Hits & Misses
By Michael V. Copeland

(Business 2.0) – [HIT] Why it pays to get in touch with your feminine side. Harley-Davidson is firing on all cylinders. In January the motorcycle maker reported a record $890 million in profits for fiscal 2004, with U.S. retail sales up 7 percent year over year. The secret to the revved-up performance? Marketing hogs to women. The company added a section called "Women and Motorcycling" to its website, featured female riders in its custom-published magazine, and even licensed its name to makers of women's shoes. As a result, the fairer sex now accounts for 10 percent of all Harley purchases, up by about a quarter since 2002.

[MISS] Rejected! Usually as smooth as a LeBron James jumper, Nike is throwing up bricks in the industry's fastest-growing market: China. The first misfire was a TV spot that showed James schooling a series of martial arts masters. Chinese officials called the ad insulting to national dignity and banned it in early December. Later that month a Beijing court fined Nike $36,000 for copying a figure drawn by a 28-year-old Chinese cartoonist for use in its "Creativity in Sports" campaign. But the costliest turnover came in January, when Nike's chief competitor, Adidas, locked up sponsorship rights to the 2008 Olympic Games in Beijing. Says Susquehanna Financial Group analyst John Shanley, "Nike's already a distant second to Adidas in this market, and when you're playing catch-up, mistakes like these don't help."

[HIT] Banner results. It doesn't take much effort for Yahoo to sell search ads--any, uh, yahoo with a credit card can just sign up. But selling display ads takes something more, such as a salesperson with a network of contacts in a given industry. Though perhaps a bit late, Yahoo figured this out over the past two years, appointing nine "category development officers" to woo customers in industries like retail, travel, and automotive. The down-in-the-trenches approach paid off in January, when the company announced its profits had quintupled in the fourth quarter, largely owing to a 39 percent rise in sales of conventional online ads.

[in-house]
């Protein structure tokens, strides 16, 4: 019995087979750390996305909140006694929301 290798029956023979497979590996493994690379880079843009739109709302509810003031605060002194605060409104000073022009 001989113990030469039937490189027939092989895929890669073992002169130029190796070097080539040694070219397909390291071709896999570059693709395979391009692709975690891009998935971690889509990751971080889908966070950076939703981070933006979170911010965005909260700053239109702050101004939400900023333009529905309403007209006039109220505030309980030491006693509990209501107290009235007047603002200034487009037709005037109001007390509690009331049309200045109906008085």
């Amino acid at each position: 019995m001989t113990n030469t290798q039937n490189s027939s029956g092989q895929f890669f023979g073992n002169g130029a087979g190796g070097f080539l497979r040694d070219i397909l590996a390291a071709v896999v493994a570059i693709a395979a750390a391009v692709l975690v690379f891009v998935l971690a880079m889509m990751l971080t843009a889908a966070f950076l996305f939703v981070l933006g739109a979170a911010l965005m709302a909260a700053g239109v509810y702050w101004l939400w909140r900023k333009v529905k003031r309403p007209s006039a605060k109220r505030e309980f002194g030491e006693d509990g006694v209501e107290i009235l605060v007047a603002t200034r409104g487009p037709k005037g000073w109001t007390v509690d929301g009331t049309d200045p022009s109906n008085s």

[HIT] Not by Dsine. When Cisco bought wireless-networking startup Airespace for $450 million, cheers could be heard throughout Silicon Valley: Airespace's 200 employees could finally cash in their options, and the company's investors saw the value of their stakes rise by as much as 600 percent. But while harder to hear, champagne corks were popping in Israel, too, at the offices of PowerDsine, a maker of chips that allow electrical current to flow across Ethernet cables to power things like VOIP phones and wireless access points. PowerDsine had been wooing Cisco for years with little luck--though it had persuaded smaller companies to use its technology. Among its biggest customers: Airespace. As a result of the new alliance, PowerDsine stands to more than double its sales to Airespace over the next two years.

[MISS] Surly adopters. When TiVo unveiled its TiVoToGo service in January, its execs soon found themselves longing for a real-life instant-replay button. TiVoToGo ostensibly allows users to transfer recorded shows to their laptops, but at launch many subscribers couldn't use the new service, as TiVo had neglected to update their machines. Those who could use it declared it a bust, citing awkward passwords, nannylike antipiracy admonishments, and slow file transfers. On the heels of continued losses, co-founder Mike Ramsay said he would step down as CEO.

[HIT] Gone in a flash. After an ill-conceived price hike that all but handed the flash-memory market to rival AMD, Intel retooled its line of chips for cell phones to make them smaller and less power-hungry while cutting prices by more than 15 percent. The result: Intel regained its market-share lead and saw flash revenue jump 61 percent to $643 million in the fourth quarter. While small beer to a giant like Intel, it meant big problems for AMD: The smaller chipmaker reported a 6.5 percent decline in flash sales and a quarterly loss of $30 million.